Summer in the City

Stormwater Editor Blog Generic

As we head into summer, Europe is sweating under another severe, record-breaking heatwave, with France, Germany, Austria, and the Czech Republic all reporting new national temperature records. Temperatures on the West and East Coasts of the US are also expected to be warmer than average this year.  

Urban centers can get particularly hot, thanks to urban heat islands. Humans, cars, buses, and the like all give off heat, and there are a lot of them in cities. Buildings, which are often made of glass and metal, and pavement parking lots and sidewalks can hold on to and reflect heat. Since higher temperatures are likely the new norm, cities are starting to think about how to manage and prevent extreme heat on the local level.  

The most popular city-level solution to the urban heat island effect, increasing green infrastructure, has the added benefit of improving stormwater runoff quality as well. Planting urban trees is the most obvious green infrastructure plan. In addition to improving air quality, trees and grasses don’t reflect heat the way man-made materials do. And, of course, they retain stormwater and reduce peak flows.  

In Paris, there are plans to plant trees and grasses around four of the city's landmark sites and 28 children’s playgrounds, reports CityLab. The plan is part of the city’s goal to replace 50% of the city’s surfaces with permeable pavement or vegetation by 2050. Part of this plan also includes reducing parking in the city—the mayor of Paris notes that during her term, traffic has dropped 5% per year. Replacing parking lots with green spaces would serve a dual purpose of improving runoff quality and reducing heat in the city.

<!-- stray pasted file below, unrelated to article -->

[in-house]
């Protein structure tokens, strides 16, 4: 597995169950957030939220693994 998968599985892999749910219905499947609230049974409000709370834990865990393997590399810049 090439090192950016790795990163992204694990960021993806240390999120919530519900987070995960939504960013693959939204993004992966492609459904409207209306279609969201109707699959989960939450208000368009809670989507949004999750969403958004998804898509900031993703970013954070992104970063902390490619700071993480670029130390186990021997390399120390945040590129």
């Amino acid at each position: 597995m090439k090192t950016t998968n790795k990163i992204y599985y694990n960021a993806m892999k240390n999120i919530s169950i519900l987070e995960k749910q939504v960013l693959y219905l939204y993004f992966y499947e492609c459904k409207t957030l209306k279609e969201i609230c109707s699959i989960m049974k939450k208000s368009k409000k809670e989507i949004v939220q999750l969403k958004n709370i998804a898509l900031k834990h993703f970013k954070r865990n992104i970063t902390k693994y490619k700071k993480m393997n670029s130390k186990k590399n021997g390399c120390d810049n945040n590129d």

However, surfaces may only be replaced with trees and grasses to a certain point. Dense shady forest canopies are simply not achievable throughout a city. But some research suggests housing density can also affect heat island effects. Data collected in Washington DC, and reported by Greater Greater Washington, suggest temperatures were highest in “low-slung, high-density areas with very little tree cover and wide, multi-lane streets,” but varied more in areas with narrower streets and taller, more varied building heights. Taller buildings over narrower streets offer more shade, which may be mitigating some of the man-made effects of urban heat islands. Adding green roofs or rain gardens to the tops of high-density buildings would certainly help as well.  

What insights do you think stormwater professionals have to offer in the efforts to combat urban heat islands? As the new editor of Stormwater magazine, I want to hear your thoughts. Send your comments to 

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